Published 30 March 2022
The status quo of moral rights of artists in Australia today in respect of site specific works.
Public Art, the Art for Public Places (APP) program, models for commissions and the matter of percent for art in South Australia. "Processes of development can be as important as the final products when trying to stimulate the field of public art."
Published June 1998
Book review Public Art Practical Guidelines
Authors Pip Sawyer, Malcolm McGregor, Robyn Taylor
Published by the Ministry for Culture and the Arts
$40.00 + $5.00 p&h from the
Artists Foundation of WA
Buckle your seatbelts for a wild, multi-disciplinary ride to explore why all urban space is art... why every individual entering public space is an artist.... how the design of public space either feeds or inhibits this artist.... how professional artists involved in the production of 'public art' should therefore respond.
In a city with so many cultural institutions focused upon the national agenda, the new Canberra Museum and Gallery is a significant symbol of the ACTs (Australian Capital Territory) increasing confidence in a local identity, interdependent with its national role.
Prominent gallerist Paul Greenaway and influential educator Pamela J Zeplin speculated recently about the depths to which confidence in the management of Adelaide's Public Domain has sunk. Who is to blame for the rash of mediocrity -- consultants, governments, artists themselves. Interview.
Exhibtion Review Coming Round the Mountain: Excursive Sight
Centre for the Arts University of Tasmania Hobart
17 January - 1 February 1998
The Percent for Art Scheme in Western Australia uses an allocation of a percentage of the construction cost, usually one percent, of State Capital Works projects to commission artworks. The artist's role is to create works that are integrated with the building or the landscape.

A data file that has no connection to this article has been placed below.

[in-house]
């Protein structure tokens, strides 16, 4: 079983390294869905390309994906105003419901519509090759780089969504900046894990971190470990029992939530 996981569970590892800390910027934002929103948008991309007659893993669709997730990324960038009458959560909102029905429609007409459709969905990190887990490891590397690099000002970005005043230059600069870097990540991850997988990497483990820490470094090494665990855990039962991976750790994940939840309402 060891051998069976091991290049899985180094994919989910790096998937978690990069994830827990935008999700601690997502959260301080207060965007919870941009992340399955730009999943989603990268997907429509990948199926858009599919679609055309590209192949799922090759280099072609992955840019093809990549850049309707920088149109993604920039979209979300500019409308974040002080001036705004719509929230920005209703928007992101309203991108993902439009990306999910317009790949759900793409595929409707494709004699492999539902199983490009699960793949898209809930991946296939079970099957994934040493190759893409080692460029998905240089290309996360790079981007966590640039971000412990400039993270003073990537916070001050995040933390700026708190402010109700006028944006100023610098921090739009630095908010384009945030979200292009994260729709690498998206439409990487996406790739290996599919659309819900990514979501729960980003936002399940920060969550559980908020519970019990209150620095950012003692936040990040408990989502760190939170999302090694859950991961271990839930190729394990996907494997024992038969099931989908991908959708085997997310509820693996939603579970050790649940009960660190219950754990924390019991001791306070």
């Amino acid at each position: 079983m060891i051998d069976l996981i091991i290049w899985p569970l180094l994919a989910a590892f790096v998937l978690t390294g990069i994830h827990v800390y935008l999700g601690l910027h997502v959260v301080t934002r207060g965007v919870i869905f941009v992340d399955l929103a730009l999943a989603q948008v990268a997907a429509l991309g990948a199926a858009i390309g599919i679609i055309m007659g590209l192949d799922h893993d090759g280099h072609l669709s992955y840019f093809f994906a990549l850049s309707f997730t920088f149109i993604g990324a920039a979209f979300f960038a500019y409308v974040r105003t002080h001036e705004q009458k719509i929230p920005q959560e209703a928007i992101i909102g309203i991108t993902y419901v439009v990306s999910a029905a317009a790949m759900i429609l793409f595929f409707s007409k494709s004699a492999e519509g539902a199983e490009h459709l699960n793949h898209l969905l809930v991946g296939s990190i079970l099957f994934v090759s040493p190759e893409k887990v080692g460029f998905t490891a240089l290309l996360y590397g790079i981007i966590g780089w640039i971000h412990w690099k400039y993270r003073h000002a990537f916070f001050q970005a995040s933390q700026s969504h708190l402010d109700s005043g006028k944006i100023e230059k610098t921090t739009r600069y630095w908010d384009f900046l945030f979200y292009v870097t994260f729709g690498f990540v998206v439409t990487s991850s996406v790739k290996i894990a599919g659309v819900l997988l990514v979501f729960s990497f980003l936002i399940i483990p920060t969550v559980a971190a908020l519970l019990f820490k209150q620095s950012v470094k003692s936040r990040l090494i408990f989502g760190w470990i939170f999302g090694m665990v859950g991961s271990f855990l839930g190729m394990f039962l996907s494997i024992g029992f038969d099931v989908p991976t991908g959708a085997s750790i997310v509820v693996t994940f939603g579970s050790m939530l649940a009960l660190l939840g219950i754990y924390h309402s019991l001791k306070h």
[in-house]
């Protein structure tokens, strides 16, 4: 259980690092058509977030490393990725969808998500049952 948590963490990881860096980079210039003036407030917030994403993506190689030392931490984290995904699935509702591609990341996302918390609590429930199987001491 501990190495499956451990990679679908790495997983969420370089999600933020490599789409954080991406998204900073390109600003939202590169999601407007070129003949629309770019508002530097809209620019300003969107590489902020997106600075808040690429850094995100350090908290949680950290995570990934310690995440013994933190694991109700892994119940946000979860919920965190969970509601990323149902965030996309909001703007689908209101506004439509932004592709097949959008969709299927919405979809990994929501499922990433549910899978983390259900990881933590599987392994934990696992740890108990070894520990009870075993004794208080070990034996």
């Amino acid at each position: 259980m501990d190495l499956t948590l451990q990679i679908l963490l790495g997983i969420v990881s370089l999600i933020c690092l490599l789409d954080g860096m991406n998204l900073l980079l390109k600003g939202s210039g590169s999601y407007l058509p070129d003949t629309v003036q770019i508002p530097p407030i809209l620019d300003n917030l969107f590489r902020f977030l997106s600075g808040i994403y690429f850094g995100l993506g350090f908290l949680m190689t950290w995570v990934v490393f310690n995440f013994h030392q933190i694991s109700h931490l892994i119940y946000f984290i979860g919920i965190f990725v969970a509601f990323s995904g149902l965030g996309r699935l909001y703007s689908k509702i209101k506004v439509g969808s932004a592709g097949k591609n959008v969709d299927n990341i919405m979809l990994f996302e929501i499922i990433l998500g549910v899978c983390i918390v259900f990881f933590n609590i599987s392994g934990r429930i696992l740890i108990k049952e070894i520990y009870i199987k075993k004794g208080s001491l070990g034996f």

If art in community places isn't for the community using those places, then who is it for? Should all art in public places have immediate community appeal, or reflect those communities in some way, or even have community contributions? And if the answer to any of these is yes, need this impinge on the quality of the art?
It is arguable that temporary public art is a more valid response to the transitory, dynamic and complex nature of the city and public life, more available to be critical and exploratory, than its permanent counterpart.
The Queenslanders Art Alliance was established in 1986, maintaining an artist register as well as project management programs collaborating with the Queensland government in the 'Designing Environments' strategy which is intended to consolidate the quality of the collaborative process in public art projects. Looks at the Kangaroo Cliffs Boardwalk project.
Looks at issues of the law and public art with references to Richard Serra's 'Sculpture No.3' and Christo's 'The Umbrellas: a joing project for Japan and USA'.
RMIT project 'City Provoked' asked questions about the nature of public art emphasising 'new genre public art' - flexibility and responsiveness, specificity and topicality, innovation, challenge, engagement, unregulated encounter. collaboration, temporality and process rather than closure.